Reaching Your Savings Goals

November 21, 2019 · 6 minute read

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Reaching Your Savings Goals

Want to hear something obvious? It costs money to do cool stuff. Whether you want to save money for a trip to Japan, for a down payment on your first home, or for that straight-from-a-magazine wedding venue, you are probably going to need a well-funded savings account. And for most people, that means implementing and sticking to a savings strategy.

Savings goals don’t just reach themselves. Saving requires hard work, a plan of attack, and diligence. (Although, that won’t stop us from dreaming about that long-lost and benevolent great-aunt who we’ve never met and who is leaving us a surprise inheritance.)

A good first step to saving money is defining your savings goals. What is that you’re working for? Then, it’s time to implement a plan. Third (and this part is the hardest) continue to put in the work.

Reaching savings goals takes time and effort, but with a few tried and true strategies that work for you, it doesn’t have to be hard.

In fact, reaching your savings goals may feel incredibly rewarding and totally worth the effort.

Because living your best life probably requires having money saved, here are some strategies you might find helpful when trying to reach your savings goals.

1. Identifying Your Goals

There are some savings goals that are nearly universal, like retirement and an emergency fund, and others that will be unique to you. Everyone’s finances and goals are different! Before you can start reaching your savings goals, you should probably identify what they are. This is the fun part—you may want to spend some time dreaming and planning here.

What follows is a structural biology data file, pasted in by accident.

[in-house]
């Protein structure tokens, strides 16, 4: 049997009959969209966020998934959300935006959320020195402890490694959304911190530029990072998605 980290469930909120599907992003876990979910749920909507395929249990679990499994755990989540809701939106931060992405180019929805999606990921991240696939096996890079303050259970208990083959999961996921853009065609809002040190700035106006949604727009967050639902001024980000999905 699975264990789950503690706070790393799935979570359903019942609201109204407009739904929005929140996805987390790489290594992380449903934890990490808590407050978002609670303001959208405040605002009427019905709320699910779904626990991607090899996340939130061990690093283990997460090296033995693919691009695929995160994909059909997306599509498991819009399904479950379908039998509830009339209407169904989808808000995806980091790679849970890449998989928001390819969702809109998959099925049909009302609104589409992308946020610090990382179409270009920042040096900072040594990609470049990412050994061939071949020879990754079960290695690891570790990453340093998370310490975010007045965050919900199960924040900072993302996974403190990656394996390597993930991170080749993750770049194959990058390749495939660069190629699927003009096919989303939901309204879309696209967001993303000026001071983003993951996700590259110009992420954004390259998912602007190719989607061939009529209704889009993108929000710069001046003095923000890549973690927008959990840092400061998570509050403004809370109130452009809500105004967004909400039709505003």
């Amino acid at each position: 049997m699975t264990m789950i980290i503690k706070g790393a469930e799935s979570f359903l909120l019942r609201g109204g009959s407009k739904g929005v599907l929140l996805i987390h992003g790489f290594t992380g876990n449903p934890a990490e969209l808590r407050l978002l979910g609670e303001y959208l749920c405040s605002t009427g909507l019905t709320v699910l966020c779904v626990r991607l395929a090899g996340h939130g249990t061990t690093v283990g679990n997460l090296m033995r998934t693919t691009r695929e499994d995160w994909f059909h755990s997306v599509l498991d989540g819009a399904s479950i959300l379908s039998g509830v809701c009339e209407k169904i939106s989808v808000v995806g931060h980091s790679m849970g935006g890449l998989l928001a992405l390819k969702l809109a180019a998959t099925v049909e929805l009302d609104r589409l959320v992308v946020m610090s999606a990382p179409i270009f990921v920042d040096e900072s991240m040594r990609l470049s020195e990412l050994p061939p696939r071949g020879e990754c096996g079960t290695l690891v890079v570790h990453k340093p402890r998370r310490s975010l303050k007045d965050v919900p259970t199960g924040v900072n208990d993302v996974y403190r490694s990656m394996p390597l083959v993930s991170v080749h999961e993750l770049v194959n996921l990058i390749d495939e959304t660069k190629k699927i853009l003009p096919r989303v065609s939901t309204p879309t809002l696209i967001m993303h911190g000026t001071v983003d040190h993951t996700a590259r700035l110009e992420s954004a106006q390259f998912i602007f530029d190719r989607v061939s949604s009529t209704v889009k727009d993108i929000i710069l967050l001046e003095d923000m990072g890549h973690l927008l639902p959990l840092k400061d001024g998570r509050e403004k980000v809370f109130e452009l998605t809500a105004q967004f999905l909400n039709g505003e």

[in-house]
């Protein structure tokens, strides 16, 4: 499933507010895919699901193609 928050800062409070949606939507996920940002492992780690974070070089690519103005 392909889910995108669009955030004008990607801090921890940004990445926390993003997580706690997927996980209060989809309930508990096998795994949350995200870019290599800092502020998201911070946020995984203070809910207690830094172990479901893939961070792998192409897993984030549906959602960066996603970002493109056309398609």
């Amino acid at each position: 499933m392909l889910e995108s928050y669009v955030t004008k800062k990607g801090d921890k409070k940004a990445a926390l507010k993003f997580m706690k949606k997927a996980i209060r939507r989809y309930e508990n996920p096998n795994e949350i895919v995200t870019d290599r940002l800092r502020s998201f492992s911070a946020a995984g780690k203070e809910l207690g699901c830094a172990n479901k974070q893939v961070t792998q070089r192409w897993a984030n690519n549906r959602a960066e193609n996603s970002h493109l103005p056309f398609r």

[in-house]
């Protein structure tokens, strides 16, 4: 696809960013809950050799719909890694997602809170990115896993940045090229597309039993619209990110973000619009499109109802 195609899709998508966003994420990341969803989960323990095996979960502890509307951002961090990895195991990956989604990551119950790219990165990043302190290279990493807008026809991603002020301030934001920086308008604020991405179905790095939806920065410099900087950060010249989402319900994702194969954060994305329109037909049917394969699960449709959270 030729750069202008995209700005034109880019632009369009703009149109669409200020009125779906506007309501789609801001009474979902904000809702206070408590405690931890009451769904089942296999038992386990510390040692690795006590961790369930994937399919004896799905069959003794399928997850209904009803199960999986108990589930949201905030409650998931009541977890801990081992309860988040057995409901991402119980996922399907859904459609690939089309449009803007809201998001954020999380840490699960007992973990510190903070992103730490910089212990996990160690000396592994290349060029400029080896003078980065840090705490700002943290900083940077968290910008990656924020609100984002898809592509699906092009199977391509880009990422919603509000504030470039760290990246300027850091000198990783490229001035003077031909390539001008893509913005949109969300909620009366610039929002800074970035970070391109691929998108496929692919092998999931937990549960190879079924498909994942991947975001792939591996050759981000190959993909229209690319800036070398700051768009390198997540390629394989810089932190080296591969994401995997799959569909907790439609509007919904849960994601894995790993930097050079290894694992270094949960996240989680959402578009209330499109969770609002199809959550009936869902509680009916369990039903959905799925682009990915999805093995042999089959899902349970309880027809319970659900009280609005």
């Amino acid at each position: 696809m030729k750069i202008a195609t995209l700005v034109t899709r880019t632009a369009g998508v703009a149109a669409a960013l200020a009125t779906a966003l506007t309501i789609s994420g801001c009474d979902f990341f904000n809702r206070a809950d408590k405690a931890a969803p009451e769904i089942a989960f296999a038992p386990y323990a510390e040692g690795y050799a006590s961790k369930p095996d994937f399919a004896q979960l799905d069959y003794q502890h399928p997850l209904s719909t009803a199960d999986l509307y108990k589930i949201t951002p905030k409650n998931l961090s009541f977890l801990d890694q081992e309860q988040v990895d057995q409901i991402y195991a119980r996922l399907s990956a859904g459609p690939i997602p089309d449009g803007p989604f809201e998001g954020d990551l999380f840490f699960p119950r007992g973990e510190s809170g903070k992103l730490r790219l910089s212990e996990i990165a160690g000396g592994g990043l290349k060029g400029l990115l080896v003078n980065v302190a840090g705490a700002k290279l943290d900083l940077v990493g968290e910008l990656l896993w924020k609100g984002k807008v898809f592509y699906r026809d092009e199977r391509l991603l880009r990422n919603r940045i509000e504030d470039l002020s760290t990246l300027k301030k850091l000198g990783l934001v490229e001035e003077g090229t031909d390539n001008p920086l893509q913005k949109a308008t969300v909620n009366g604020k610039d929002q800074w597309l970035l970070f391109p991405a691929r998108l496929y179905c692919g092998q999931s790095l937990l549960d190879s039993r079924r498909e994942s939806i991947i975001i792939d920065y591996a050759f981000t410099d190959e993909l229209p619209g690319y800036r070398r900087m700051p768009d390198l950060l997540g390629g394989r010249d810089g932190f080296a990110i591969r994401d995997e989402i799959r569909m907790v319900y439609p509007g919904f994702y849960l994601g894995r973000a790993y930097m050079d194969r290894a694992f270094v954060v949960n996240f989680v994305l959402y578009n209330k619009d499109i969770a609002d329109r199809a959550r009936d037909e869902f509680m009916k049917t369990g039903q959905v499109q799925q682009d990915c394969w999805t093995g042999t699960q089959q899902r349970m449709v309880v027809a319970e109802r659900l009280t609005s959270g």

Next, list those goals in order of priority. Keep in mind, priority doesn’t necessarily mean which happens soonest (although it could). For example, even though retirement is far away, it will likely be the most expensive savings goal a person will have during their lifetime. Therefore, it may rank higher in priority than other savings “wants,” such as a new television or an exotic vacation.

Because many people won’t be able to save for each of their big goals right away, ranking them in order of importance can help you determine which to work on first.

2. Determining Monthly Amounts

This is an exercise that may seem obvious, but it can also be completely eye-opening. First, list out your top two or three financial goals. Next, think about how much money you need to accomplish this goal and the time frame, in months, for accomplishing the goal. Then, divide the former by the latter.

For example, a person wants to save $6,000 for an emergency fund in one year (12 months), $10,000 for a wedding in four years (48 months), and $20,000 for a down payment in six years (72 months).

By dividing the savings goal by the number of months, we find they need to save $500 per month for their emergency fund, $208 per month for their wedding fund, and $278 per month for their down payment.

This may be another exercise in prioritization, helping you hone in on what to focus on first.

3. Writing Down Your Goals

There are studies that show that people who write their goals down greatly improve the chances that they’ll succeed at those goals. There could be a few reasons for this.

First, it could simply serve as a practical reminder that you have goals to work toward. You can give yourself an extra visual cue by posting the goal somewhere that you’ll see it often, like on the fridge.